FAA: Flight Crew Didn't Warn Air Traffic Controllers Before Dumping Fuel Over Schools, Homes
Updated Wednesday, Jan. 15 at 2 p.m.
Federal officials are investigating the circumstances that led an airplane making an emergency landing at LAX to dump jet fuel over a populated area. The fuel dump, which appeared to occur at a low altitude, left more than 60 people, including school children, with minor injuries.
Delta Airlines Flight 89 was bound for Shanghai when it had to turn back due to mechanical issues. Federal Aviation Administration officials said on Wednesday that a review of communications with air traffic controllers found the airline crew "did not tell air traffic control that they needed to dump fuel."
The FAA said "air crews will typically notify air traffic control of an emergency and indicate they need to dump fuel. Air traffic controllers will then direct the plane to the appropriate fuel-dumping area."
Our friends at the L.A. Times took a graphical look at what happened on Tuesday:
A nearby resident apparently caught the dump on video:
Caught this in Bell Gardens over my house NEWS SAID IT DROPPED FUEL OVER AN ELEMENTARY SCHOOL IN CUDAHY @KTLA @FOXLA @cnnbrk @UniNoticias @NBCLA @ABC7 @ABC @NBCNews @TelemundoNews pic.twitter.com/VG3HBpyYtn— Sujey Hernandez (@SujeyHernandez) January 14, 2020
Airplanes often take off with extra fuel that would put them over the maximum weight allowed for a safe landing, according to a recent explainer from USA Today.
In rare cases in which not enough fuel has been consumed before landing, they can release excess to lower the plane's weight. Normally this is done at high enough altitudes that the fuel vaporizes.
Here's a video from another 777 dumping fuel, in which you can see twin jets of fuel spraying from outlets on the outer edges of the two wings.
ON THE GROUND
Word spread quickly on Tuesday that jet fuel had landed on the playground at Park Avenue Elementary School in Cudahy. In all, 20 children and 11 adults who were outside at the time reported minor injuries.
By the end of the day, it was clear the fuel dump covered a wider area east of the airport.
In addition to the 31 patients at Park Avenue Elementary, L.A. County Fire and L.A. City Fire officials said they treated:
- Six people at Tweedy Elementary in South Gate
- One person at Graham Elementary in the Florence-Firestone area
- Six people at San Gabriel Elementary in South Gate
- 16 people at Jordan High School & 93rd Street Elementary in South L.A.
In addition, at a news conference Tuesday night Downey Fire Department officials said they treated seven children and adults, some at a preschool, some at a home.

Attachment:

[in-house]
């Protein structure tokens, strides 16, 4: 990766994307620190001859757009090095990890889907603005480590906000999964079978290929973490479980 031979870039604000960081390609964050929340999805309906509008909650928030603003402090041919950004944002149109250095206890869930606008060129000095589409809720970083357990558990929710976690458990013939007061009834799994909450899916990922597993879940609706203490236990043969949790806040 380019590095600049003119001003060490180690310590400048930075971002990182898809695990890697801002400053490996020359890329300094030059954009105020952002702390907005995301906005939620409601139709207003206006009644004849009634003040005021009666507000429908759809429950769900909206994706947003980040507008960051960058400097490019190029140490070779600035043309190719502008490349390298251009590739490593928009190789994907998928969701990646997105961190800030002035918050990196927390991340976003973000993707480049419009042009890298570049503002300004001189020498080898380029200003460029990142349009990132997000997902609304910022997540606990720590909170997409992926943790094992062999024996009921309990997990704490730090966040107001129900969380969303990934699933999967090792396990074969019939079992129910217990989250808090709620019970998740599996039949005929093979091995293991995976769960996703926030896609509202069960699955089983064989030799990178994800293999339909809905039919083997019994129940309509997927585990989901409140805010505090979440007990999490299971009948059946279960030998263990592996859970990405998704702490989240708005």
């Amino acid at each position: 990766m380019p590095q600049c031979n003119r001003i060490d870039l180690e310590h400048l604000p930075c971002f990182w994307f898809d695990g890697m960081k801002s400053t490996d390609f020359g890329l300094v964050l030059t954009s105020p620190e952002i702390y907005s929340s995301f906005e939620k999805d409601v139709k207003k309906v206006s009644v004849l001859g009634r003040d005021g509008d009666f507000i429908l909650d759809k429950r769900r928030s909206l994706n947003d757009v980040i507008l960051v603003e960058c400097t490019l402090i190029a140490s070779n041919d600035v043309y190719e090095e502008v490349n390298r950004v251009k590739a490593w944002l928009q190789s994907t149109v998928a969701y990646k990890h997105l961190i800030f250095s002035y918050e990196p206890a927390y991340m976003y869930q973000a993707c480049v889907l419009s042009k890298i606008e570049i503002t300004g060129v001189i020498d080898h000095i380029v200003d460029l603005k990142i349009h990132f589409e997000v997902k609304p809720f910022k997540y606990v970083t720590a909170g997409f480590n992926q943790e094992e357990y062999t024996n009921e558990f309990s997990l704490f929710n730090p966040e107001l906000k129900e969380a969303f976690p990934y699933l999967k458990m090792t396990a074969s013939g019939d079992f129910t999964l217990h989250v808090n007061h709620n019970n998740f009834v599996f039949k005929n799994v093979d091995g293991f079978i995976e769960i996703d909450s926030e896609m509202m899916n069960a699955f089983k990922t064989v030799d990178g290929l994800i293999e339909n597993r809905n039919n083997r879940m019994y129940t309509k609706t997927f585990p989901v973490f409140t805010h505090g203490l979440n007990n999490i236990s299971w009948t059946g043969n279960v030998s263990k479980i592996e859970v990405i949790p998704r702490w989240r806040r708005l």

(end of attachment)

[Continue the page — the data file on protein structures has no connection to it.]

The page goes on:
Authorities said they used soap and water to treat patients on the scene and no one was taken to a hospital. But parents of affected students said they have questions.
"Why choose a small city, a residential area to dump those fuels? That's not OK," said Nadine Escobar, whose 10-year-old daughter attends Park Avenue Elementary.
Escobar was also critical of school officials for not immediately communicating what had happened. She said her daughter seems fine, but is complaining of itching and she wonders who will take responsibility if other health issues arise.
Cudahy Mayor Elizabeth Alcantor said LAUSD was cleaning school grounds and L.A. County Fire Battalion Chief Jason Robertson said all LAUSD schools will be open Wednesday.
According to the FAA, Delta Air Lines Flight 89 declared an emergency shortly after departing from LAX en route to Shanghai.
LAX officials said the flight was experiencing mechanical issues when it turned back. The plane, a Boeing 777, made an emergency landing at 11:57 a.m. It's scheduled departure time on Tuesday was listed at 11:19 a.m.
Delta Airlines officials said in a statement: "The aircraft landed safely after a release of fuel, which was required as part of normal procedure to reach a safe landing weight. We are in touch with Los Angeles World Airports and the LA County Fire Department and share concerns regarding reported minor injuries to adults and children at a school in the area."
HOW WE REPORTED ON THIS
Reporter Robert Garrova was on site at Park Avenue Elementary. Reporter Elly Yu made calls from the Pasadena newsroom. Brian Frank and Jessica Ogilvie updated this post from our newsroom and news producers Megan Erwin and Lita Martinez provided additional reporting. Editing by Megan Garvey.
- "Ask the Captain: Fuel dumping explained" (USA Today)
- "Why planes dump jet fuel" (Business Insider)
- "Do airplanes routinely dump their fuel before landing?" (How Stuff Works)
This story was updated as new information became available.